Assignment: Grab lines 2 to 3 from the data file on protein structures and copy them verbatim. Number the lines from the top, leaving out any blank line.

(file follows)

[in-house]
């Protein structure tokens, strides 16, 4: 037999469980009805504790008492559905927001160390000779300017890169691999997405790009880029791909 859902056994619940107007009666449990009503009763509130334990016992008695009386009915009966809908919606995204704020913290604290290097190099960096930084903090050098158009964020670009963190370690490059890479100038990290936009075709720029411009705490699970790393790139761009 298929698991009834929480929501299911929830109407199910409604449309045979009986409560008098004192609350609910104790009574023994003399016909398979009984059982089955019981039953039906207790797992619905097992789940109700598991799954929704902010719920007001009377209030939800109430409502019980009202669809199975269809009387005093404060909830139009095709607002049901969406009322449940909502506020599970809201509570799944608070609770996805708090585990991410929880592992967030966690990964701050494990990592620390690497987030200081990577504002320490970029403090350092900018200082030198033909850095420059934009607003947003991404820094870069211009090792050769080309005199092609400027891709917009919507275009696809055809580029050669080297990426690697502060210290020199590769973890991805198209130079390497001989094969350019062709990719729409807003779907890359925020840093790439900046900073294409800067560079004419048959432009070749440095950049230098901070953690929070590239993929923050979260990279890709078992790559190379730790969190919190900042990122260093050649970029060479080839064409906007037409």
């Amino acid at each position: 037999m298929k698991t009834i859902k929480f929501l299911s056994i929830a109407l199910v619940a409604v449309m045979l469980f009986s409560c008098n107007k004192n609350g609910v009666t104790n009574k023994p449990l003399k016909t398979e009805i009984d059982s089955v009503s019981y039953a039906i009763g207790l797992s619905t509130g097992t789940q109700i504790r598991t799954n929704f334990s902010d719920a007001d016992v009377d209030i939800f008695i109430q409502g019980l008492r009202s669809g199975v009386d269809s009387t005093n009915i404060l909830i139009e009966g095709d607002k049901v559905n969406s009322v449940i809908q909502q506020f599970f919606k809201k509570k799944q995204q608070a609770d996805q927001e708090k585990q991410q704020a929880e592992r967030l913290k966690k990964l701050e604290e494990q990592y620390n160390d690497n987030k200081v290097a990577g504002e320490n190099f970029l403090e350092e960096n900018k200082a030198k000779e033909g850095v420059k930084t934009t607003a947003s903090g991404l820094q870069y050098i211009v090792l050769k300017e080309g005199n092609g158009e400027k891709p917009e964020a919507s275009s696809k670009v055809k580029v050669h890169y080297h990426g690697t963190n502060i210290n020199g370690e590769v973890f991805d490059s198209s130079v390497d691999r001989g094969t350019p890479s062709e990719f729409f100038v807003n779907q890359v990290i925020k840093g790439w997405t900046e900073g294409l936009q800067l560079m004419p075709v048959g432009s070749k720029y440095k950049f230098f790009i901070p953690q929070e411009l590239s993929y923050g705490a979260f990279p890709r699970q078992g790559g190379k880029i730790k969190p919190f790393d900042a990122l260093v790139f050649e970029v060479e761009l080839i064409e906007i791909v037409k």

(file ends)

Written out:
């Protein structure tokens, strides 16, 4: 037999469980009805504790008492559905927001160390000779300017890169691999997405790009880029791909 859902056994619940107007009666449990009503009763509130334990016992008695009386009915009966809908919606995204704020913290604290290097190099960096930084903090050098158009964020670009963190370690490059890479100038990290936009075709720029411009705490699970790393790139761009 298929698991009834929480929501299911929830109407199910409604449309045979009986409560008098004192609350609910104790009574023994003399016909398979009984059982089955019981039953039906207790797992619905097992789940109700598991799954929704902010719920007001009377209030939800109430409502019980009202669809199975269809009387005093404060909830139009095709607002049901969406009322449940909502506020599970809201509570799944608070609770996805708090585990991410929880592992967030966690990964701050494990990592620390690497987030200081990577504002320490970029403090350092900018200082030198033909850095420059934009607003947003991404820094870069211009090792050769080309005199092609400027891709917009919507275009696809055809580029050669080297990426690697502060210290020199590769973890991805198209130079390497001989094969350019062709990719729409807003779907890359925020840093790439900046900073294409800067560079004419048959432009070749440095950049230098901070953690929070590239993929923050979260990279890709078992790559190379730790969190919190900042990122260093050649970029060479080839064409906007037409």
């Amino acid at each position: 037999m298929k698991t009834i859902k929480f929501l299911s056994i929830a109407l199910v619940a409604v449309m045979l469980f009986s409560c008098n107007k004192n609350g609910v009666t104790n009574k023994p449990l003399k016909t398979e009805i009984d059982s089955v009503s019981y039953a039906i009763g207790l797992s619905t509130g097992t789940q109700i504790r598991t799954n929704f334990s902010d719920a007001d016992v009377d209030i939800f008695i109430q409502g019980l008492r009202s669809g199975v009386d269809s009387t005093n009915i404060l909830i139009e009966g095709d607002k049901v559905n969406s009322v449940i809908q909502q506020f599970f919606k809201k509570k799944q995204q608070a609770d996805q927001e708090k585990q991410q704020a929880e592992r967030l913290k966690k990964l701050e604290e494990q990592y620390n160390d690497n987030k200081v290097a990577g504002e320490n190099f970029l403090e350092e960096n900018k200082a030198k000779e033909g850095v420059k930084t934009t607003a947003s903090g991404l820094q870069y050098i211009v090792l050769k300017e080309g005199n092609g158009e400027k891709p917009e964020a919507s275009s696809k670009v055809k580029v050669h890169y080297h990426g690697t963190n502060i210290n020199g370690e590769v973890f991805d490059s198209s130079v390497d691999r001989g094969t350019p890479s062709e990719f729409f100038v807003n779907q890359v990290i925020k840093g790439w997405t900046e900073g294409l936009q800067l560079m004419p075709v048959g432009s070749k720029y440095k950049f230098f790009i901070p953690q929070e411009l590239s993929y923050g705490a979260f990279p890709r699970q078992g790559g190379k880029i730790k969190p919190f790393d900042a990122l260093v790139f050649e970029v060479e761009l080839i064409e906007i791909v037409k």